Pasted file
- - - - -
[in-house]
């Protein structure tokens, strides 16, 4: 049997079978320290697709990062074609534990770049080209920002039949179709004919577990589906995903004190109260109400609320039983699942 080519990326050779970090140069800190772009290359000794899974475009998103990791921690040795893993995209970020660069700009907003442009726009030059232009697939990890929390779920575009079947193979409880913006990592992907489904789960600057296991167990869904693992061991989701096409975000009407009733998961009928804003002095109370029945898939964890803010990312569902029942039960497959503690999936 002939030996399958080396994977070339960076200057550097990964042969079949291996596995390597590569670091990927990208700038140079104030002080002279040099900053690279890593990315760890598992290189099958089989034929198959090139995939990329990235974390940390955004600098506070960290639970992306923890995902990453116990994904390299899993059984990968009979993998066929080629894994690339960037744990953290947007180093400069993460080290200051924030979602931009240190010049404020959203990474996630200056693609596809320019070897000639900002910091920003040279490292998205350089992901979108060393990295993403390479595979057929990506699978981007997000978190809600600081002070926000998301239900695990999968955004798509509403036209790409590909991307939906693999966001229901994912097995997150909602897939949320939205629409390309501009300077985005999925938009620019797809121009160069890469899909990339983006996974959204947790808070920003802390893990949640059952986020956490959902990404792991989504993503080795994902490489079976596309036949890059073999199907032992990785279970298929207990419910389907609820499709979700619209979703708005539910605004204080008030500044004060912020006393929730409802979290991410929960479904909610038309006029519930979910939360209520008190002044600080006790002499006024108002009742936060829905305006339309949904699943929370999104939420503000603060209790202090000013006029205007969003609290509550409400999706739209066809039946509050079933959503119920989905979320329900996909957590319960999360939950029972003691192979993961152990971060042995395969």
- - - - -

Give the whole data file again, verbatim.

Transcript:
[in-house]
């Protein structure tokens, strides 16, 4: 049997079978320290697709990062074609534990770049080209920002039949179709004919577990589906995903004190109260109400609320039983699942 080519990326050779970090140069800190772009290359000794899974475009998103990791921690040795893993995209970020660069700009907003442009726009030059232009697939990890929390779920575009079947193979409880913006990592992907489904789960600057296991167990869904693992061991989701096409975000009407009733998961009928804003002095109370029945898939964890803010990312569902029942039960497959503690999936 002939030996399958080396994977070339960076200057550097990964042969079949291996596995390597590569670091990927990208700038140079104030002080002279040099900053690279890593990315760890598992290189099958089989034929198959090139995939990329990235974390940390955004600098506070960290639970992306923890995902990453116990994904390299899993059984990968009979993998066929080629894994690339960037744990953290947007180093400069993460080290200051924030979602931009240190010049404020959203990474996630200056693609596809320019070897000639900002910091920003040279490292998205350089992901979108060393990295993403390479595979057929990506699978981007997000978190809600600081002070926000998301239900695990999968955004798509509403036209790409590909991307939906693999966001229901994912097995997150909602897939949320939205629409390309501009300077985005999925938009620019797809121009160069890469899909990339983006996974959204947790808070920003802390893990949640059952986020956490959902990404792991989504993503080795994902490489079976596309036949890059073999199907032992990785279970298929207990419910389907609820499709979700619209979703708005539910605004204080008030500044004060912020006393929730409802979290991410929960479904909610038309006029519930979910939360209520008190002044600080006790002499006024108002009742936060829905305006339309949904699943929370999104939420503000603060209790202090000013006029205007969003609290509550409400999706739209066809039946509050079933959503119920989905979320329900996909957590319960999360939950029972003691192979993961152990971060042995395969």